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Pope Stephen I

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Stephen I
Bishop of Rome
Relic containing the head of Pope Stephen I, Speyer Cathedral, Germany
ChurchEarly Church
Papacy began12 May 254
Papacy ended2 August 257
PredecessorLucius I
SuccessorSixtus II
Personal details
Died(257-08-02)2 August 257
Rome, Roman Empire
Feast day2 August, 3 August
Venerated inCatholic Church
Eastern Orthodox Church
Other popes named Stephen

Pope Stephen I (Greek: Στέφανος Α΄ Latin: Stephanus I) was the Bishop of Rome from 12 May 254 to his death on 2 August 257.[1] He was later canonized as a saint and some accounts say he was killed while celebrating Mass.

Early life[edit]

Stephen was born in Rome but had Greek ancestry. He served as archdeacon of Pope Lucius I, who appointed Stephen his successor.


Following the Decian persecution of 250–251, there was disagreement about how to treat those who had lapsed from the faith. Stephen was urged by Bishop Faustinus of Lyon to take action against Marcian, the Novatianist bishop of Arles, who denied penance and communion to the lapsed who repented. The controversy arose in the context of a broad pastoral problem. During the Decian persecution some Christians had purchased certificates attesting that they had made the requisite sacrifices to the Roman gods. Others had denied they were Christians while yet others had in fact taken part in pagan sacrifices. These people were called in Latin lapsi, the fallen. The question arose as to whether, if they later repented, they could be readmitted to communion with the church, and if so, under what conditions.[2]

Stephen held that converts who had been baptized by splinter groups did not need re-baptism, while Cyprian and certain bishops of the Roman province of Africa held rebaptism necessary for admission to the Eucharist. Stephen's view eventually won broad acceptance in the Latin Church.[1] He is also mentioned as having insisted on the restoration of the bishops of León and Astorga, who had been deposed for unfaithfulness during the persecution but afterwards had repented.[1]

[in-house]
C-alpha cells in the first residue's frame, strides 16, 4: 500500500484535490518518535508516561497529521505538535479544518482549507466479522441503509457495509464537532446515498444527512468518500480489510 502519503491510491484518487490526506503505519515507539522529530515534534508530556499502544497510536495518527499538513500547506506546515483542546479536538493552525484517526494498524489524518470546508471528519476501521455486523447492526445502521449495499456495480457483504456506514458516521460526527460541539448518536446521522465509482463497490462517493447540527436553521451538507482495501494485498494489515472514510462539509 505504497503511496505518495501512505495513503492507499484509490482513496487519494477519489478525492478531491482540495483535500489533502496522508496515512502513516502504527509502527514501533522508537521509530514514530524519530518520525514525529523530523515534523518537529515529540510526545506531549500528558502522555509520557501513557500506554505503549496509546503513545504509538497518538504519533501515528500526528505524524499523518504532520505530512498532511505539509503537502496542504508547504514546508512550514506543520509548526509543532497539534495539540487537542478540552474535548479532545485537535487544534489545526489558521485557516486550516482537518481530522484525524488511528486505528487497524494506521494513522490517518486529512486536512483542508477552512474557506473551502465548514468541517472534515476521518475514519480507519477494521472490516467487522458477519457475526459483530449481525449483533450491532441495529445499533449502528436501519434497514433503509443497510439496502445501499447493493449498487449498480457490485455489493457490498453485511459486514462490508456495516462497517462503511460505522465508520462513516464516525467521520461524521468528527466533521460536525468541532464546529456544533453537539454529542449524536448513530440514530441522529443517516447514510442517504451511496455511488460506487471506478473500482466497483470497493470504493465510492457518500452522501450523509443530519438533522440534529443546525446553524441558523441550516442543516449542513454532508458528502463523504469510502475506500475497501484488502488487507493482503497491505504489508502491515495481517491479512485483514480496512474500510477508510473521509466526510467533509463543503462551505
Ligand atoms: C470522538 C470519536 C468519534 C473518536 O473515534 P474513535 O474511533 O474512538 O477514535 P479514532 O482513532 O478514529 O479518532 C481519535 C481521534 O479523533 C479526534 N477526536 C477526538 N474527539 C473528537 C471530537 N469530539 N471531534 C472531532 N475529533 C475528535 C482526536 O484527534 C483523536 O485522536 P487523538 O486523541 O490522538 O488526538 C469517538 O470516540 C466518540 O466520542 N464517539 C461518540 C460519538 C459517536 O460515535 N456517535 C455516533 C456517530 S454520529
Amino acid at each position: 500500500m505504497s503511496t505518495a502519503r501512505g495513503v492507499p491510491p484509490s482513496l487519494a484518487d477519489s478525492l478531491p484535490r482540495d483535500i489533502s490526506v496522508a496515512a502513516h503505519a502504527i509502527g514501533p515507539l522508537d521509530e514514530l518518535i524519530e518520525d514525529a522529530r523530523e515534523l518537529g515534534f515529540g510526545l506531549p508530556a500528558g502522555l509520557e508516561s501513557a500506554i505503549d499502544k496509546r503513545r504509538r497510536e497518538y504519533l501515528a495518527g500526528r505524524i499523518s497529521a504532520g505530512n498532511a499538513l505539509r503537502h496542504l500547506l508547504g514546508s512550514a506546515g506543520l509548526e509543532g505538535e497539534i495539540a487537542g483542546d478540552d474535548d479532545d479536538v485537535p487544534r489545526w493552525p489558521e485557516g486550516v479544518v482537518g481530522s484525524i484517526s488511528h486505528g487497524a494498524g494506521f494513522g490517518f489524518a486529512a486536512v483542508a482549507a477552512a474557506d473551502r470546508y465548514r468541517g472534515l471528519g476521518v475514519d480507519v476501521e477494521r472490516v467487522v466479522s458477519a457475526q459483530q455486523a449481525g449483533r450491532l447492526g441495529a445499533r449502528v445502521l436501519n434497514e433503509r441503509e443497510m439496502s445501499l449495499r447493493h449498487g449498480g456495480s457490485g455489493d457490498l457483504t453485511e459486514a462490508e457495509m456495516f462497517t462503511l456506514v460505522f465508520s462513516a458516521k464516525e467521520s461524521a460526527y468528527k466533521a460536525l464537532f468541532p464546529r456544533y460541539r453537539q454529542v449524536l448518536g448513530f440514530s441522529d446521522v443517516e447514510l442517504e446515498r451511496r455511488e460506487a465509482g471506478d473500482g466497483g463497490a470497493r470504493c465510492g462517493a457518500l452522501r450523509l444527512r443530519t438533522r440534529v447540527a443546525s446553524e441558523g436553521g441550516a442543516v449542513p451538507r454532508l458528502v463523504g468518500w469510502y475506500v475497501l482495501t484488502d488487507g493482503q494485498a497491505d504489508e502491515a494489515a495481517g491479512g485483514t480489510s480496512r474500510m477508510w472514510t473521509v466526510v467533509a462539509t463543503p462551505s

The Depositio episcoporum of 354 does not speak of Pope Stephen I as a martyr and he is not celebrated as such by the Catholic Church,[3] in spite of the account in the Golden Legend that in 257 Emperor Valerian resumed the persecution of Christians. Stephen was sitting on his pontifical throne celebrating Mass for his congregation when the emperor's men came and beheaded him on 2 August 257.[4] As late as the 18th century, what was said to be the chair was preserved, still stained with blood.[citation needed]

Stephen I's feast day in the Catholic Church is celebrated on 2 August.[5] In 1839, when the new feast of St Alphonsus Mary de Liguori was assigned to 2 August, Stephen I was mentioned only as a commemoration within the Mass of Saint Alphonsus. The revision of the calendar in 1969 removed the mention of Stephen I from the General Roman Calendar, but, according to the terms of the General Instruction of the Roman Missal, the 2 August Mass may now everywhere be that of one of the Saints named that day in the Martyrologium Romanum of 2004, including Stephen I, unless in some locality an obligatory celebration is assigned to that day,[6] while those permitted to use the pre-1969 calendar make commemoration of Saint Stephen I on that day.

Pope Stephen I is the patron of Hvar and of Modigliana Cathedral.

See also[edit]


  1. ^ a b c Mann, Horace (1912). "Pope St. Stephen I" in The Catholic Encyclopedia. Vol. 14. New York: Robert Appleton Company.
  2. ^ Hogan, R.M. (2001). Dissent from the Creed: Heresies Past and Present. Our Sunday Visitor. p. 71. ISBN 9780879734084. Archived from the original on 2016-04-17. Retrieved 2016-03-30.
  3. ^ "Calendarium Romanum" (Libreria Editrice Vaticana, 1969), p. 133
  4. ^ The golden legend: readings on the saints By Jacobus de Voragine, William Granger Ryan
  5. ^ "Martyrologium Romanum" (Libreria Editrice Vaticana, 2001 ISBN 88-209-7210-7)
  6. ^ "General Instruction of the Roman Missal" Archived 2008-07-20 at the Wayback Machine 355 c

External links[edit]

Titles of the Great Christian Church
Preceded by Bishop of Rome
Succeeded by